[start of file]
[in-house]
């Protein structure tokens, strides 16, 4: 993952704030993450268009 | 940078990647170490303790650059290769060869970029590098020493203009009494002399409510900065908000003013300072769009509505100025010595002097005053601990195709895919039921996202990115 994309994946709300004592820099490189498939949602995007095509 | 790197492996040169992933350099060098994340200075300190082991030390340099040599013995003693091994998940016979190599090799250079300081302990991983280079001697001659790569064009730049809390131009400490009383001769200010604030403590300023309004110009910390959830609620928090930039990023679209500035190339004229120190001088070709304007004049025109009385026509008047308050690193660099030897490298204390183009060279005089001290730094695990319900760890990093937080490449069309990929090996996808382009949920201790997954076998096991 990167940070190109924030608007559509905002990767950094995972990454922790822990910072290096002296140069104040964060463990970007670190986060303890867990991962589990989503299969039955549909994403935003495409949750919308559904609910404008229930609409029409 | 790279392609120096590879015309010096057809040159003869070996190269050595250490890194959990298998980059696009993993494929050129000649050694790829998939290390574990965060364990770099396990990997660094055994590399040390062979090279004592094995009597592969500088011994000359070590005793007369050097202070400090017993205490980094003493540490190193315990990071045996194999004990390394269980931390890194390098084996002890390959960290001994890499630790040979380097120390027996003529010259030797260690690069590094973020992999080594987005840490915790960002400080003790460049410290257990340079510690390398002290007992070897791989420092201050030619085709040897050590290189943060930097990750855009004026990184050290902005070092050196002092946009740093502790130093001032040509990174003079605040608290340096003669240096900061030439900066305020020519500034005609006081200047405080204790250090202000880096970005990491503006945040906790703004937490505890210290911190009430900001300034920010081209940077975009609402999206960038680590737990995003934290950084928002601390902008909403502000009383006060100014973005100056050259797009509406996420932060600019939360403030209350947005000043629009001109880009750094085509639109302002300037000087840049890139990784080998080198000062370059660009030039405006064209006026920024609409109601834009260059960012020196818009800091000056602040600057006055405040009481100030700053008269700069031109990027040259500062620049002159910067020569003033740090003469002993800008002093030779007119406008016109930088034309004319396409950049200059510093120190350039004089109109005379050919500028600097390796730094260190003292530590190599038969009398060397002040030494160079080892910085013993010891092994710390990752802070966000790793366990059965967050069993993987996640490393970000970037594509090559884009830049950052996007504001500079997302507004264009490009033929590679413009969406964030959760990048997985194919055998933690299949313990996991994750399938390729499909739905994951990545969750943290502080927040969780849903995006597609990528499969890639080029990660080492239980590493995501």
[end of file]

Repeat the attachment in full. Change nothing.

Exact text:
[in-house]
């Protein structure tokens, strides 16, 4: 993952704030993450268009 | 940078990647170490303790650059290769060869970029590098020493203009009494002399409510900065908000003013300072769009509505100025010595002097005053601990195709895919039921996202990115 994309994946709300004592820099490189498939949602995007095509 | 790197492996040169992933350099060098994340200075300190082991030390340099040599013995003693091994998940016979190599090799250079300081302990991983280079001697001659790569064009730049809390131009400490009383001769200010604030403590300023309004110009910390959830609620928090930039990023679209500035190339004229120190001088070709304007004049025109009385026509008047308050690193660099030897490298204390183009060279005089001290730094695990319900760890990093937080490449069309990929090996996808382009949920201790997954076998096991 990167940070190109924030608007559509905002990767950094995972990454922790822990910072290096002296140069104040964060463990970007670190986060303890867990991962589990989503299969039955549909994403935003495409949750919308559904609910404008229930609409029409 | 790279392609120096590879015309010096057809040159003869070996190269050595250490890194959990298998980059696009993993494929050129000649050694790829998939290390574990965060364990770099396990990997660094055994590399040390062979090279004592094995009597592969500088011994000359070590005793007369050097202070400090017993205490980094003493540490190193315990990071045996194999004990390394269980931390890194390098084996002890390959960290001994890499630790040979380097120390027996003529010259030797260690690069590094973020992999080594987005840490915790960002400080003790460049410290257990340079510690390398002290007992070897791989420092201050030619085709040897050590290189943060930097990750855009004026990184050290902005070092050196002092946009740093502790130093001032040509990174003079605040608290340096003669240096900061030439900066305020020519500034005609006081200047405080204790250090202000880096970005990491503006945040906790703004937490505890210290911190009430900001300034920010081209940077975009609402999206960038680590737990995003934290950084928002601390902008909403502000009383006060100014973005100056050259797009509406996420932060600019939360403030209350947005000043629009001109880009750094085509639109302002300037000087840049890139990784080998080198000062370059660009030039405006064209006026920024609409109601834009260059960012020196818009800091000056602040600057006055405040009481100030700053008269700069031109990027040259500062620049002159910067020569003033740090003469002993800008002093030779007119406008016109930088034309004319396409950049200059510093120190350039004089109109005379050919500028600097390796730094260190003292530590190599038969009398060397002040030494160079080892910085013993010891092994710390990752802070966000790793366990059965967050069993993987996640490393970000970037594509090559884009830049950052996007504001500079997302507004264009490009033929590679413009969406964030959760990048997985194919055998933690299949313990996991994750399938390729499909739905994951990545969750943290502080927040969780849903995006597609990528499969890639080029990660080492239980590493995501």